November 10th, 2016

What We Lost

And What We Need To Do About It

Amid the drama and rehashes of the outcome of the presidential election, the media has almost overlooked the fact that the disability community was one of the major losers of this cycle. We have already suffered a variety of losses and are likely to suffer more before Mr. Trump leaves office. It’s essential that we get ready to mitigate these losses and stay engaged with public life and political processes.

A lot of what the disability community lost is what might have been. A handful of major politicians on the national level have shown interest in disability issues, most notably Presidents Kennedy and Carter, but it’s rare for a major, American political figure to care about us. Hillary Clinton would have been a strong ally. There was every indication that she would have listened to disabled leaders, hired and appointed the right people, and set the tone for good policy. Her autism and mental health plans weren’t perfect, but they were better than anything else that has been on offer lately. There is no reason to think those kinds of policy proposals will come out of the Trump administration. There is little reason to suppose that a presidential candidate from either party will be so interested in disability issues in the foreseeable future.

We lost out on what might have been a very beneficial presidency for us, but our problems don’t end there. Beyond the dashed hopes of affirmative progress, we have to confront the possibility of things going very badly for us during a Trump presidency. Mr. Trump has shown no regard for disability rights law in the past. It isn’t clear that his Justice Department will prioritize enforcing the legal rights of people with disabilities as much as it did under the disabled-friendly Obama administration. Mr. Trump is not known for being a listener. If he were to take an interest in disability policy, he might fail to seek the disability community’s input and do more harm than good. Worse, Mr. Trump is an advocate for Medicaid cuts and block grants. With a friendly House and Senate, he might be able to carve away at the benefits that keep people with disabilities alive, healthy, and independent. If he keeps his promise to repeal the Affordable Care Act, people with many disabilities may lose coverage. Mr. Trump might preserve the ban on insurers refusing to cover people with preexisting conditions or charging them rates beyond the reach of most disabled people. Insurance companies, though, are concerned about the feasibility of covering disabled and sick people without the individual mandate. Whatever side of the issue Mr. Trump ultimately takes, Congress might decide not to save that provision.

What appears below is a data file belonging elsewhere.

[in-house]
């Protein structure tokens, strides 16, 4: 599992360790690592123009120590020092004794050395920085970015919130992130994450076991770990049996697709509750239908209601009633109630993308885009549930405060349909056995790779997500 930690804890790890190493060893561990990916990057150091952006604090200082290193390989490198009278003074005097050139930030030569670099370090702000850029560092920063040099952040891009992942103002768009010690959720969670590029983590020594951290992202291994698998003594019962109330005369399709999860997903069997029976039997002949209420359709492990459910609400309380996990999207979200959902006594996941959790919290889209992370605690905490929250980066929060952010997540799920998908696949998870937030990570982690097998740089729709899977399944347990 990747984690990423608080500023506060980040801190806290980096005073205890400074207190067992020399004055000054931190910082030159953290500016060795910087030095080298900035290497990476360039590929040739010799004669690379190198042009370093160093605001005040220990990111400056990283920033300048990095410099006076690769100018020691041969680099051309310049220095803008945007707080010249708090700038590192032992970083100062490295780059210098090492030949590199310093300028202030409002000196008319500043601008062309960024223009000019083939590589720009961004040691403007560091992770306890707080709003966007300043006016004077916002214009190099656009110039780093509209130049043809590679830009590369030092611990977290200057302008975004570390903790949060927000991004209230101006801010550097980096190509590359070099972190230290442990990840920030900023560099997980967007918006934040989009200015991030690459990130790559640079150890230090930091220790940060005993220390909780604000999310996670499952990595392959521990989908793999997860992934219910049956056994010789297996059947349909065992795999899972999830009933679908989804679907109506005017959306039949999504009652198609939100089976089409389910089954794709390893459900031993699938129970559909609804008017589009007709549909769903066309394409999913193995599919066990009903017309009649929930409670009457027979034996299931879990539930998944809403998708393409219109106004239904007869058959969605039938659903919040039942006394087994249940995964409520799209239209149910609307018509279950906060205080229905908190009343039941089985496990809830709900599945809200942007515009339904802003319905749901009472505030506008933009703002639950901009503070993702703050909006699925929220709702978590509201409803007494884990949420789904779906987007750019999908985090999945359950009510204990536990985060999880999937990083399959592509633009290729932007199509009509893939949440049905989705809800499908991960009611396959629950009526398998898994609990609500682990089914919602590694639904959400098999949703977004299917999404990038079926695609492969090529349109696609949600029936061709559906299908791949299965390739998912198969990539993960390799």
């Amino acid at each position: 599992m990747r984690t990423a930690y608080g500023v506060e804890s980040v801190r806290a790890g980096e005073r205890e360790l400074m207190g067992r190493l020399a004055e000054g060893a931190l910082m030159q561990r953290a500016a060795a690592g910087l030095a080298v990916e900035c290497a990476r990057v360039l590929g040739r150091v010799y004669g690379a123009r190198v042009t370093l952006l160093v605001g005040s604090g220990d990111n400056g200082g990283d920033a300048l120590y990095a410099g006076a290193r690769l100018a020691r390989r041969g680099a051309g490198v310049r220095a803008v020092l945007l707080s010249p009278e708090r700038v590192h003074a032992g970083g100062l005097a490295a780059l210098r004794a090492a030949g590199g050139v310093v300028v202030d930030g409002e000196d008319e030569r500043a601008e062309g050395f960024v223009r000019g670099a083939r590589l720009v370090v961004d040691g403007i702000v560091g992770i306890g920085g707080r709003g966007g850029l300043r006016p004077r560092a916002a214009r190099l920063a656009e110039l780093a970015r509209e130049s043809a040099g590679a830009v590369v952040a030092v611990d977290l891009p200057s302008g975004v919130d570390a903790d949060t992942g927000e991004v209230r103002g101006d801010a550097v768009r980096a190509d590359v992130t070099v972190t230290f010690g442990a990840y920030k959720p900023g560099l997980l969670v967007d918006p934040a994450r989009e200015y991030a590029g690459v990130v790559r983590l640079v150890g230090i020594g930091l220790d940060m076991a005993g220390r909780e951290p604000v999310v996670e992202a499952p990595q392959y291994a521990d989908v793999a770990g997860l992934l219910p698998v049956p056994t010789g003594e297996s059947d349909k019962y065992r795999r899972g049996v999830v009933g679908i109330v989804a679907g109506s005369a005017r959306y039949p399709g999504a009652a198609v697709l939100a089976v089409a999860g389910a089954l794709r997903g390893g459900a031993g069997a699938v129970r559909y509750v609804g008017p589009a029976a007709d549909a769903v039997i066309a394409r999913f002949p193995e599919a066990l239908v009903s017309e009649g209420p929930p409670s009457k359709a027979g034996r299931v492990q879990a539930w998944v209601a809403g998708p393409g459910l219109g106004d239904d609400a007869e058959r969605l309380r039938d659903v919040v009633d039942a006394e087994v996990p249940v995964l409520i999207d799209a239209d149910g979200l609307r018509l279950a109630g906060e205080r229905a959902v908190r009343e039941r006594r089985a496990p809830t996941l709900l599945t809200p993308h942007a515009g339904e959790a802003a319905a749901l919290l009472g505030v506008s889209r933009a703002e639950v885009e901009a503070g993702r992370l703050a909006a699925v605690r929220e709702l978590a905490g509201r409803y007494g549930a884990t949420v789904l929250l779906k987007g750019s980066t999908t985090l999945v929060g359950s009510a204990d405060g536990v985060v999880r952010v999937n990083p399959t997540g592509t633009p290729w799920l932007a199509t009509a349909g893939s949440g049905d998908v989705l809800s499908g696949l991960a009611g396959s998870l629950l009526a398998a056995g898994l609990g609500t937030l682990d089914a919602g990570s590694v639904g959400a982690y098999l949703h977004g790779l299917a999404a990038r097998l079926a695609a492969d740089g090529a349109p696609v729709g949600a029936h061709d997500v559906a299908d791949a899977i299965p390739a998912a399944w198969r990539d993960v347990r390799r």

This is a bleak picture. The doubt that has been cast on supports that are matters of life and death, communities and institutions, for disabled Americans is terrifying. The worst case scenario is nightmarish, so we can’t let it happen. We also can’t afford to wait another generation or two for another major, nondisabled politician to spontaneously care about us. Disabled people, together, as an identity group, engaged in the political process in a new, powerful way in the 2016 election. We have to stay engaged. We don’t know what this new reality will be yet, but it doesn’t look good, and self-advocacy won’t be nearly enough to counter it. We have to advocate for each other. We have to demonstrate that our identity extends into political life, show our strength as a voting bloc, and make it known that we are determined to protect things that are essential to the survival and independence of the most vulnerable people with disabilities. Don’t drift away from politics. Redouble your efforts. Dig in for a long, hard struggle. If you don’t know who you need to call, email, visit, or write when good or bad policies are on the table, now is the time to find out. Disabled lives may depend on it.


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